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A plaque near the front door boasts that the 1910 landmark craftsman style house at 71 Palm was lovingly restored by wife Nanci’s parents, Ernst and Lila Kuhn. Chef Didier met his wife when she was in his cooking class – he was then engrossed in seeing the world and working in Atlanta, Georgia! They moved back to her hometown in Ventura – “we needed a baby-sitter,” he grinned. And Chef was careful to explain that he purchased the house back.
The effort to be family and pet-friendly adds to the charm of 71 Palm. The chef’s awards for his doggie menu on the table prove this. Local artists also display their works on the walls. Dishes are named in honor of family and local guests. For example, Nanci’s Fresh Beet, Goat Cheese, & Arugula Salad w/ toasted pine nuts & mandarin oranges is in honor of wife, Nanci. Chef Didier honors his mother-in-law with Lila’s Chopped Salad w/ dry salami, mozzarella, garbanzo beans, chopped romaine. Prices are very practical and portions are satisfying.
Where would I like to be seated? Inside? Outside? Although Chef Didier enticed me, peek into the second floor room overlooking the ocean, I preferred outside. Perfect choice, beamed the chef, a phrase that greeted every one of my choices, while he oversaw the staff taking care of tables of two, four and six that eventually filled the porch and inside dining room.
The proper way to try the French cuisine popped out at me on the menu: the Provencal Fish Soupwith aioli & garlic croutons, along with the Warm Duck Confit Salad with walnuts & raspberry vinaigrette. For dessert, of course, the Tarte Tatin, was a must. Turns out they are two of the most popular dishes.
This refined yet rustic Provencal Fish Soup was so extraordinary that all I could do the rest of my trip was figure out how to taste it again. Once home I even tried to duplicate it. Chef Didier would have a good laugh.
Here is the history: when fishermen in the south of France returned home from a long day of fishing, they wanted to create a delicious dish without using the most profitable fish of the day’s catch. Thus began this simple, but elegant stew made with a tomato-based broth. Your eyes aren’t playing tricks on you because the whole fish is sieved into the dish. After simmering the local fish with aromatics, wine, and tomatoes, every last bit is forced through a food mill—heads, tails, bones, and all—for an incredibly lush soup, tasting of a beautiful union between land and sea. The garlicky aioli and croutons further coaxes out the natural richness of the fish. What makes this form of a bouillabaisse unique is not only the selection of Provençal herbs and spices and the bony local fish in the broth. Turns out that the fish are added one at a time, then brought to a boil; and the broth and fish are served separately and then combined in a soup plate.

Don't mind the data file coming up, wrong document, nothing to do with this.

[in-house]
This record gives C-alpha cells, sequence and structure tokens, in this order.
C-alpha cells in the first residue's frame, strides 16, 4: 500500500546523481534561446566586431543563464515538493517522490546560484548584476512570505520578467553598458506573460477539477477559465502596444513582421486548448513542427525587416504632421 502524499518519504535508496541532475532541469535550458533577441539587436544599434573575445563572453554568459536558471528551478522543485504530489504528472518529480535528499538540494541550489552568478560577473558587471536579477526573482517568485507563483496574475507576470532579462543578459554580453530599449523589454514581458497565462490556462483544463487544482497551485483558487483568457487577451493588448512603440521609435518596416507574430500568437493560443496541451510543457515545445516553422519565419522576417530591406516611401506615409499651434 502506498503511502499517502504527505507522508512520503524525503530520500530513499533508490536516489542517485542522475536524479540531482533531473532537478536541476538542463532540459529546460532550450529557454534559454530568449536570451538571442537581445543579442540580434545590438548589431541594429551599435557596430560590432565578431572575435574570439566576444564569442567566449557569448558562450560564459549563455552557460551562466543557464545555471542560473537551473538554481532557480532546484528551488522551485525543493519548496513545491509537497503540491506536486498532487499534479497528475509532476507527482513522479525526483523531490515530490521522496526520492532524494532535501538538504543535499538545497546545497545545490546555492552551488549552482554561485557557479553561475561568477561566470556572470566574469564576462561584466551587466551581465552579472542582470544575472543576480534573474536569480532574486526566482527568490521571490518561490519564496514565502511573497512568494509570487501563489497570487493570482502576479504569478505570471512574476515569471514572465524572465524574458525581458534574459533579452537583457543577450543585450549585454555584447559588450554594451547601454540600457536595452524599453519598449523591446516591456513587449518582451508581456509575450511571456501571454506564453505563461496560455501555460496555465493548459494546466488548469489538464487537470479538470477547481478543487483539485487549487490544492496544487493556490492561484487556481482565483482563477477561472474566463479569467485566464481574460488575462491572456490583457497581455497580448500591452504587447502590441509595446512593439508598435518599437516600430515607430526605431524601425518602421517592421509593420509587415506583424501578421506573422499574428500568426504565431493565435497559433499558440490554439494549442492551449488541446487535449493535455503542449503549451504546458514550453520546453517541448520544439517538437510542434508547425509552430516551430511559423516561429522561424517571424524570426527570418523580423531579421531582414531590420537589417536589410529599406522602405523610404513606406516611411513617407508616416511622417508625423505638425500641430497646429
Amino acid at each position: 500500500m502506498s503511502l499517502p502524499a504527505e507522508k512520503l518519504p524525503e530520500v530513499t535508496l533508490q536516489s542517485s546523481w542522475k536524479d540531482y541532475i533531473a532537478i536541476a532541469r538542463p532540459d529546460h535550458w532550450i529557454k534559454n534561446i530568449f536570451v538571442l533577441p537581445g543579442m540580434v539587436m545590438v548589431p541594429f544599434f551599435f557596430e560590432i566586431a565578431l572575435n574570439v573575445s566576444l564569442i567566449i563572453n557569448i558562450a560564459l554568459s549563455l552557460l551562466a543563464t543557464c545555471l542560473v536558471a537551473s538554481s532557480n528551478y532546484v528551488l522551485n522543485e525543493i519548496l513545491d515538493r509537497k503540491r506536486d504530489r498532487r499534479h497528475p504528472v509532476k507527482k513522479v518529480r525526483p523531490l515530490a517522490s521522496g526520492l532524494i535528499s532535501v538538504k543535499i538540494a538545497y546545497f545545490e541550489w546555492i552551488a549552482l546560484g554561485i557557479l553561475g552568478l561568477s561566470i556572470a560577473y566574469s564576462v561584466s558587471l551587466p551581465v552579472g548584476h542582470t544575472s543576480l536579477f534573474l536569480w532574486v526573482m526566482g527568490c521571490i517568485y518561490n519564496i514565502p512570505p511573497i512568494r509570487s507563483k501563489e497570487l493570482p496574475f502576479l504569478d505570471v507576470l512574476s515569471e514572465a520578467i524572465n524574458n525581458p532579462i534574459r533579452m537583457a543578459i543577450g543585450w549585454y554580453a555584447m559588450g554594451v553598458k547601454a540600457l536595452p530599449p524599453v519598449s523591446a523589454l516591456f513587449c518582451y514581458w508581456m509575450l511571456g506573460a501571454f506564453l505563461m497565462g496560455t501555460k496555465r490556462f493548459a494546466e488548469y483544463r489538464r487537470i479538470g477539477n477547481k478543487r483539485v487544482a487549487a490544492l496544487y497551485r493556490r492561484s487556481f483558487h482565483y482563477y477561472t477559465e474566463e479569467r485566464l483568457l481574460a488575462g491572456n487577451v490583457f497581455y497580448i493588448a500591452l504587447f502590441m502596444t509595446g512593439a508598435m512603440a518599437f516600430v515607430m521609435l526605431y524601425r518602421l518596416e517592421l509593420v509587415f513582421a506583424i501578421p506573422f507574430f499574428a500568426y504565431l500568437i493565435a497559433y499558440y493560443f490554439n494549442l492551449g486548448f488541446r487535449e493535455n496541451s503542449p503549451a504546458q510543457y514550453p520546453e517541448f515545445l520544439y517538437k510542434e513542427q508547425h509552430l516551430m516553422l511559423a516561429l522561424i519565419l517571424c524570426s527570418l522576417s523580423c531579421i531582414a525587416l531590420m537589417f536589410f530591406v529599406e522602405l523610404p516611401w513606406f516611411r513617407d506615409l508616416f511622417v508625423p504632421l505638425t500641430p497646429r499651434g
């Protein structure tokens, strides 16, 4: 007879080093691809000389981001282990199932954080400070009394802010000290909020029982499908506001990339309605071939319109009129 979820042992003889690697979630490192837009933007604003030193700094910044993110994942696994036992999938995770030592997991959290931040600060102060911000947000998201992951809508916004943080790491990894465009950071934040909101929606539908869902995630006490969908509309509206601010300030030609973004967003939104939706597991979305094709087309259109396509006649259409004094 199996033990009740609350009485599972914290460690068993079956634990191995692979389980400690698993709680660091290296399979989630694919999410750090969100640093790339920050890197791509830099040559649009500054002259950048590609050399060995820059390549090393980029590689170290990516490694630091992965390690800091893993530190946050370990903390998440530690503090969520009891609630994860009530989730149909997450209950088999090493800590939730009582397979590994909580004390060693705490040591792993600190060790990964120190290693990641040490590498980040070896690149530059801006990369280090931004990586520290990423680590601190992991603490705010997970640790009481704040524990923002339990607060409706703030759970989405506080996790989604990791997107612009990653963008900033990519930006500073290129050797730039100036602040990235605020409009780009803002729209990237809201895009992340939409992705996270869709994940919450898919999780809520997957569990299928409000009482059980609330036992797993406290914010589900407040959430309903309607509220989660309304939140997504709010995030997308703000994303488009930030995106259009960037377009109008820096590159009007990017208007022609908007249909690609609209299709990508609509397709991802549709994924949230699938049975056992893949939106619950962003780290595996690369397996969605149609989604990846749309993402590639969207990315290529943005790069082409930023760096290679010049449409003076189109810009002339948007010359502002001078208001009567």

Server Tom was a hoot. So professional and polished he could afford to easily joke. When I asked if after his 17 years of service he saw more sophisticated diners at 71 Palm Restaurant, he didn’t skip a beat. ‘Oh, yes,” he answered. “And a lot more allergies, too!”
The Duck Salad again showed how each dish starts from scratch and as many ingredients as possible are local. The rich texture of duck, local of course, perfectly accompany crisp greens and other fresh ingredients. The salad was dressed perfectly so that every leave was coated without excess.
71 Palm’s Tarte Tatin with Caramel Sauce, a la mode, was classic. I asked about the ice cream. Tom checked, and of course it is from local Challenge Creamery. He then shared his own favorite ice cream brand and their best flavors (mine too!) revealing a supermarket sale to me just in case I could stock up.
I sigh and look at the menu. The Provencal dishes are all tempting. This includes the Classic Bouillabaise; Frog Legs with garlic and parsley; Steamed Mussels with white wine and shallots; Hearts of Pam Mimosa, and Homemade Country Pate. There is also a New Zealand Rack of Lamb “Provencal” “From Our Oven” section.
Chef Poirer was raised in the posh Loire Valley, located in the middle of the Loire river in the very middle of France, renowned as “The Cradle (and Garden) of France” because of the abundance of vineyards, fruit orchards, artichoke and asparagus fields lining the river banks, to say nothing of the spectacular castles. Historic? Its towns have been inhabited since the Middle Paleolithic period.
And this is only Chef Didier’s French childhood background! We reminisced about the famous French friends and restaurant work experiences we shared in Los Angeles. This is an entire story. Let’s just say the chef prepared the last meal for regular guest of Ma Maison, Orson Welles, which turned out to be “his usual simple,” says the chef, contrary to urban legend.
So how lucky for us to dine at 71 Palm Restaurant. Chef Poirier brought all his marvelous heritage and experience with him. Take a virtual tour for yourself at www.71palm.com.
Linger in the glow of the meal even longer in a beautiful, meditative garden on the same block (front door store entrance, please) at the San Buenaventura Mission. Tour docents there are eager to tell you the story of the city of San Buenaventura, Home of the Mission by the Sea.
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